I sense it. Can all but touch it.
Last week we hit the upper seventies in my little corner of the Ozarks.
Yesterday? We struggled to make it past the freezing mark.
Last night? A hard freeze. My poor crabapple trees, laden with fresh, new buds and ready to bloom, may not—at least, this spring.
Alas. There’s a life analogy in that, of course.
Sometimes, spring isn’t what we thought. It doesn’t come as soon as we expect, or perhaps, it comes too soon and temperatures plummet again. New growth and vibrant blossoms are temporarily stunned—dazed by nature’s cold fist and the parting season’s last hurrah.
It was a hard time. A time of loss and mourning.
Why did Daddy have to accept the job promotion in the northern part of the state?
Why couldn’t we just stay where we were?
Why did we have to leave our home, our church, my school, and especially, my dog?
Would making more money really matter in the grand scheme of things?
At twelve, I didn’t care about job security, a bigger house, better clothes, and certainly, college wasn’t even on my radar yet. Of course, these things concerned my parents, and ultimately, that influenced their decision to move.
Today, I realize how difficult their choice must have been. As a parent, I can appreciate the desire to provide more opportunities.
I understand the financial sacrifice that comes with higher education.
However, to a twelve-year-old whose world was her home, her town, her pet, and her peer group, I couldn’t imagine anything worse than moving to a clannish town with an odd school and an even odder house to live in—one where the homeowner wouldn’t allow pets.
The first day at my new school was anything but fun.
To give you some background, from the time I was dubbed “Princess of the Class” by my kindergarten teacher, all the way up through sixth grade, I enjoyed school. I was a rule-follower and a people-pleaser.
I made friends easily. I loved to smile and laugh. I liked reading, writing, and recess. Arithmetic? Not so much, though I tried hard to like it, too.
I *may* have been a teacher’s pet, though that wasn’t my intention.
On the other hand, I wasn’t perfect or privileged. My parents were hard workers who raised me with a tender heart and a love for others.
Like a lot of kids I had my moments, but for the most part, I was a well-rounded, well-adjusted little girl who adored living life and learning.
The day I set foot in my new school, however, everything changed.
Dread curled in my stomach, making it difficult to eat or sleep. It was more than just the normal period of adjustment. Something about the place—the town, the people, the house—seemed off.
It was as if I’d stepped into The Twilight Zone.
“Mama, the kids are different at this school. Even the teachers seem…weird.” I dropped my book bag on the dining room table after school one day and poured out my heart. “No one smiles. The teachers hardly talk—unless they’re teaching. The lunchroom monitor wears a whistle and marches between the rows of lunch tables like a prison guard. We’re never allowed to talk—period. It’s a demerit if we do. Library time isn’t even fun. If we ask the librarian a question, it’s a demerit. If we look at too many books, it’s demerit. In music class, if we sing too loudly? Demerit.”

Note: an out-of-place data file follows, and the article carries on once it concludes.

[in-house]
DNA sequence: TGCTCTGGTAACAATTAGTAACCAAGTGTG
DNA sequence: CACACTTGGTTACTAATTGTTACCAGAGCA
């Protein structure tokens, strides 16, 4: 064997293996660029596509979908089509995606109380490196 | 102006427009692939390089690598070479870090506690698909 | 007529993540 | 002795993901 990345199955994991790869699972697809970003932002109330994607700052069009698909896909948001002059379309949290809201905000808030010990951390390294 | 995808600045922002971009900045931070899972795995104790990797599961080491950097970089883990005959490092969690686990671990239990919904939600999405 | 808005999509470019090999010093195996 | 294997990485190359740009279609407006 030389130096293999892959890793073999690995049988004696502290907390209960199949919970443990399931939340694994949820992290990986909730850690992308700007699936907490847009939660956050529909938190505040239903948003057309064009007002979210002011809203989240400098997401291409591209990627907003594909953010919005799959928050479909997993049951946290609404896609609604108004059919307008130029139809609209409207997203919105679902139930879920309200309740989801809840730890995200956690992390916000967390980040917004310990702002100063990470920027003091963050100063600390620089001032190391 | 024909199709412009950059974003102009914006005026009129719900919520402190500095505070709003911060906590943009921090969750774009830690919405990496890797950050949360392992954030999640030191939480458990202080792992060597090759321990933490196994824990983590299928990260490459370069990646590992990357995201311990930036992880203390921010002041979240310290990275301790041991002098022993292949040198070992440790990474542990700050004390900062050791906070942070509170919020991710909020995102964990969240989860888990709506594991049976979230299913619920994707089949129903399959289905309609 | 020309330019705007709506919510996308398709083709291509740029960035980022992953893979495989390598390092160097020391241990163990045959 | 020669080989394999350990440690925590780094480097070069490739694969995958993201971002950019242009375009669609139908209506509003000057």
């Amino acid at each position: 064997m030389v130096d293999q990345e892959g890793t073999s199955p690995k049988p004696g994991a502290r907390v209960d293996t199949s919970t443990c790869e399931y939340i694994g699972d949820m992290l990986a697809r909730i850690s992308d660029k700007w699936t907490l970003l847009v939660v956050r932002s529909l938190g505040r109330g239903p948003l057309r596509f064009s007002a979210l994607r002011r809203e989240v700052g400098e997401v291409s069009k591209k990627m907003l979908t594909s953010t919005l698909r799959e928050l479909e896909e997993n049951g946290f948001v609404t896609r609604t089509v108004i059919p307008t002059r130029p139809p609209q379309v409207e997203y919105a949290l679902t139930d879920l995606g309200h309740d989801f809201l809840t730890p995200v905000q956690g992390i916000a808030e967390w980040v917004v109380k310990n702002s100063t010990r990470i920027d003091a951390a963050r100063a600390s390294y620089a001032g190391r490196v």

I was pretty sure my new sixth grade teacher, Mrs. L, didn’t like me either. In fact, as I walked into the classroom one day, I overheard her as she spoke to another teacher. “She’s a strange bird, that one. All she ever does is smile. Well, it won’t take long. We’ll set her straight on a few things.”
Of course, “her” was me.
My heart plummeted.
Huh? All I ever do is smile? Is that bad?
The other teacher glanced my way. “Shh. Here she comes now.”
Mrs. L realized I’d overheard, in part, what she said. A muscle ticked in her cheek and she fidgeted with the pencil in her hand. “Well, go take a seat. I don’t know what you think you heard, but imagination can be a terrible thing, Cindy.”
What? Did she really just say that?
My hands trembled as I headed toward my desk.
I sat down and dragged out a textbook and some paper. For the first time since enrolling at this school, I realized I was up against something I didn’t understand. How could a teacher be filled with such animosity toward someone—her student, a child—for no intelligible reason?
I didn’t share this incident with my parents until months later—when Mrs. L’s behavior grew more outlandish.
Mama consoled me with hugs and sugar cookies as I shared selected snippets of school life. I didn’t want to overburden her with too much because I knew she’d worry.
Meanwhile, my little sister adjusted to school and the new routine in her own way, too.
Days grew long as I clung to old memories. Great memories in our old hometown.
When bedtime came, Sis and I snuggled close in my bed and fell asleep holding hands. It didn’t matter she had her own set of twin beds right there in the same bedroom.
We gathered strength from each other as we recharged for the next day and whatever else it would bring.
Sometimes, spring doesn’t come by way of a calendar. Sometimes, God’s timing differs from ours.
The move during my sixth grade year changed me. (Part Three of my spring series).
Did you move as a child?
What has God taught you about difficult seasons?
More to come ~ Please join me Friday for the final installment of my spring series. You won’t want to miss it!